Timeline of Maryland: 1400’s – 1500’s
- (1498) John Cabot sailed eastern shore near (present day) Worcester County
- (1524) Giovanni da Verrazano passed mouth of Chesapeake Bay
- (1572) Chesapeake Bay explored by Pedro Menendez de Aviles, Spanish governor Florida
- (1608) Capt. John Smith explored Chesapeake Bay
- (1631) William Claiborne established Kent Island trading post, farm settlement
- (1632) King Charles I of Great Britain granted Maryland Charter to Cecilius Calvert; colony named Maryland for Queen Henrietta Maria
- (1634) English settlers land at St. Clement’s Island, city of St. Mary founded
- (1634 – 1635) Meeting of First General Assembly held at St. Mary’s City
- (1645) Richard Ingle led rebellion against proprietary government (Ingle’s Rebellion)
- (1649) Virginia Puritans invited by Governor Stone to settle in Maryland; all Maryland Christians granted religious freedom by Act of Religious Toleration
- (1664) Law passed allowing slavery for life
- (1692) William and Mary declared Maryland to be royal colony; Sir Lionel Copley appointed governor
- (1695) Annapolis became capital of Maryland
- (1729) Baltimore founded
- (1744) Six Nations Chiefs relinquished all claims to Indian land in colony; Assembly purchased final Indian land claims
- (1750) First export trade of flour shipped to Irelandfrom Baltimore
- (1763 – 1767) Charles Mason, Jeremiah Dixon surveyed boundary line with Pennsylvania; Mason-Dixon line established as Maryland’s northern boundary
- (1765) Opposition to Stamp Act occurred at Frederick
- (1766) Sons of Liberty organized
- (1769) Non-importation policy of British goods established by Maryland merchants
- (1774) Mob burned Peggy Stewart ship loaded with tea in Annapolis harbor; Maryland chose delegates to Continental Congress
- (1776) Declaration of Independence adopted, four Marylanders signed; Maryland Convention declared independence from Great Britain; Maryland soldiers fought at Battle of Long Island; Maryland’s Declaration of Rights adopted; First State Constitution adopted
- (1777) State Consitution’s First General Assembly met at Annapolis; Thomas Johnson first governor
- (1783) Annapolis named nation’s capital
- (1784) Congress in Annapolis ratified Treaty of Paris, ended Revolutionary War
- (1788) Maryland became seventh U. S. state
- (1791) Maryland donated land for new capital in Washington, D.C.
- (1796) Law passed forbidding import of slaves for sale; permitted voluntary emancipation
- (1813) First steamboat, the Chesapeake, appeared in Chesapeake Bay; British raided Havre de Grace
- (1814) Francis Scott Key wrote “Star Spangled Banner” during British attack of Fort McHenry
- (1828) Construction began on nation’s first railroad – the Baltimore and Ohio Railroad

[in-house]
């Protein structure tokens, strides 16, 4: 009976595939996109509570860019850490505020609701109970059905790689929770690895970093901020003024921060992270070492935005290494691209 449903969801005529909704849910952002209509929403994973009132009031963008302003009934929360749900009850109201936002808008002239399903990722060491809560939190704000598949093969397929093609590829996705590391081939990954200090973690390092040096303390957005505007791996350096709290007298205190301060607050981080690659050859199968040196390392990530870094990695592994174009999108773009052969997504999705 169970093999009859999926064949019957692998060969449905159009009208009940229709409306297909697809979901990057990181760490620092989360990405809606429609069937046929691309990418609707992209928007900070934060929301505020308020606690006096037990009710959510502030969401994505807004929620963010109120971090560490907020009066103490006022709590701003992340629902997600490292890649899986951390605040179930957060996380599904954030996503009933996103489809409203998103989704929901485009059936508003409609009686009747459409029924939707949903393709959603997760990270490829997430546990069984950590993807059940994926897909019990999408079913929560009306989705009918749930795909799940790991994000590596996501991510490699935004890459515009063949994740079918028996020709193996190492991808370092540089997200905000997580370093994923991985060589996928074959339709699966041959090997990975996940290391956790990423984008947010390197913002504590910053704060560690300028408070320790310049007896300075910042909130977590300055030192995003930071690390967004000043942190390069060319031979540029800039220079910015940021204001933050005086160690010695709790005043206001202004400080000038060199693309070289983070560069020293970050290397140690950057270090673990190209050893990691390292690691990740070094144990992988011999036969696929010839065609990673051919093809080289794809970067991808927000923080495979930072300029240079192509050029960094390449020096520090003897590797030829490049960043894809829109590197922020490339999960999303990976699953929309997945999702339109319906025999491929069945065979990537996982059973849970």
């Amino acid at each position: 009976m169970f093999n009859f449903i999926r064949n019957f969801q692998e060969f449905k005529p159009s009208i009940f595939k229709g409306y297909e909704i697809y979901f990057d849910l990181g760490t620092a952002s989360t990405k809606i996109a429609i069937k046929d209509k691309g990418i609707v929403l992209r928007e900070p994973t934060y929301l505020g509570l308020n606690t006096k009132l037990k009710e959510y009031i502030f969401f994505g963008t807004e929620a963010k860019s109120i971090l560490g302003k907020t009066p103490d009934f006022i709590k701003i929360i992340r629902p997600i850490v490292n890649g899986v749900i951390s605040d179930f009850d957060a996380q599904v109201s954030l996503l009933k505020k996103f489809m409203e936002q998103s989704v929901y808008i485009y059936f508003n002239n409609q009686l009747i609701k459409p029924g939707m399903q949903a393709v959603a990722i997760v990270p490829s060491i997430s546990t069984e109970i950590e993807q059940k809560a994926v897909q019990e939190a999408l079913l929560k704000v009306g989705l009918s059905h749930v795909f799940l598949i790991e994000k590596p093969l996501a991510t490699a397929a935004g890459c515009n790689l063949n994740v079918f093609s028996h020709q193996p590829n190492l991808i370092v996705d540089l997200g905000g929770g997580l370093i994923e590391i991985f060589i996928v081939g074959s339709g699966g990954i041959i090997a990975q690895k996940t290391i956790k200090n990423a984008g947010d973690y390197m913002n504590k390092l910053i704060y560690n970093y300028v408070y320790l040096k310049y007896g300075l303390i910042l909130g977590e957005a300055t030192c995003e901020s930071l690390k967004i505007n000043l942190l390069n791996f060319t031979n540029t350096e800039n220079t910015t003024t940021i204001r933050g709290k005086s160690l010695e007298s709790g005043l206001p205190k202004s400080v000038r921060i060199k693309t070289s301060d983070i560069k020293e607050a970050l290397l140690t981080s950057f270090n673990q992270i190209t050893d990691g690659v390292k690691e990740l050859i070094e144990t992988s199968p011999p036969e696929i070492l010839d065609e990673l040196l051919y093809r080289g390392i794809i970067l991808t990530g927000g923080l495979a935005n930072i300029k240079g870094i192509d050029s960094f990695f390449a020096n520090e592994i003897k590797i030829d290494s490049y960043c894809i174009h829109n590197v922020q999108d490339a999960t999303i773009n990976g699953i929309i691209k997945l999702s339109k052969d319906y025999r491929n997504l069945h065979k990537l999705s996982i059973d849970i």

- (1829) Chesapeake and Delaware Canal opened, linked Chesapeake Bay with Delaware River
- (1844) Samuel F. B. Morse demonstrated world’s first telegraph line, from Washington, D.C. to Baltimore
- (1845) U. S. Naval Academy founded at Annapolis
- (1849) Harriet Tubman escaped slavery; began rescuing other slaves
- (1861) First bloodshed of Civil War occurred in Baltimore; federal troops occupied Annapolis; Union forces occupied Baltimore
- (1862) Confederate cavalry entered Cumberland; Battle of South Mountain – Union troops forced Confederates from Crampton’s and Turner’s Gaps; Confederates defeated at Antietam – most deadly battle of Civil War, 4,800 dead, 18,000 wounded
- (1863) Lee’s army passed through Maryland enroute to Gettysburg
- (1864) Hagerstown and Frederick held for ransom by Confederates; Maryland abolished slavery
- (1865) Marylander, John Wilkes Booth, assassinated President Abraham Lincoln
- (1876) Johns Hopkins University founded
- (1877) Baltimore and Ohil Railroad workers struck, demonstrated in Cumberland, rioted in Baltimore
- (1894) Baltimore Orioles won first baseball championship
The history of Maryland included only Native Americans until Europeans, starting with John Cabot in 1498, began exploring the area. The first settlements came in 1634 when the English arrived in significant numbers and created a permanent colony. In 1776, during the American Revolution, Maryland became a state in the United States. Although it was a slave state where many planters had Confederatesympathies, by 1860 nearly half the black population was already free, due mostly to manumissions after the American Revolution. Maryland remained in the Union during the American Civil War. Although small in size, the state has distinct socio-political-economic regions, including the city of Baltimore, Baltimore’s suburbs, the Washington suburbs, Western Maryland, and the Eastern Shore. Maryland has a democratic-type of state government.